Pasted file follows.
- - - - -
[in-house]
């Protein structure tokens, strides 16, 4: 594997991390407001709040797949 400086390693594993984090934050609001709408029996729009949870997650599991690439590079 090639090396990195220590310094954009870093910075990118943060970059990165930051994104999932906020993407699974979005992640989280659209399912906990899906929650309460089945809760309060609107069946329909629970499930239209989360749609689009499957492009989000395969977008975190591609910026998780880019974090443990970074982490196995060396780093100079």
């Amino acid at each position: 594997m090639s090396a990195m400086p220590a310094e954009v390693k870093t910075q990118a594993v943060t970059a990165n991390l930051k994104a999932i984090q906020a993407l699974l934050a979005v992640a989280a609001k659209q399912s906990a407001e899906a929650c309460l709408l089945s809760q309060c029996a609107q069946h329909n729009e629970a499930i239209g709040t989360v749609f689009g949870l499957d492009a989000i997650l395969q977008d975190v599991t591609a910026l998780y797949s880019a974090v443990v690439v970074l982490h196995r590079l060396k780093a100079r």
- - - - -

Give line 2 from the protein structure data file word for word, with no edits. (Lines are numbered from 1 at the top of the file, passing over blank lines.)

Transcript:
């Protein structure tokens, strides 16, 4: 594997991390407001709040797949 400086390693594993984090934050609001709408029996729009949870997650599991690439590079 090639090396990195220590310094954009870093910075990118943060970059990165930051994104999932906020993407699974979005992640989280659209399912906990899906929650309460089945809760309060609107069946329909629970499930239209989360749609689009499957492009989000395969977008975190591609910026998780880019974090443990970074982490196995060396780093100079």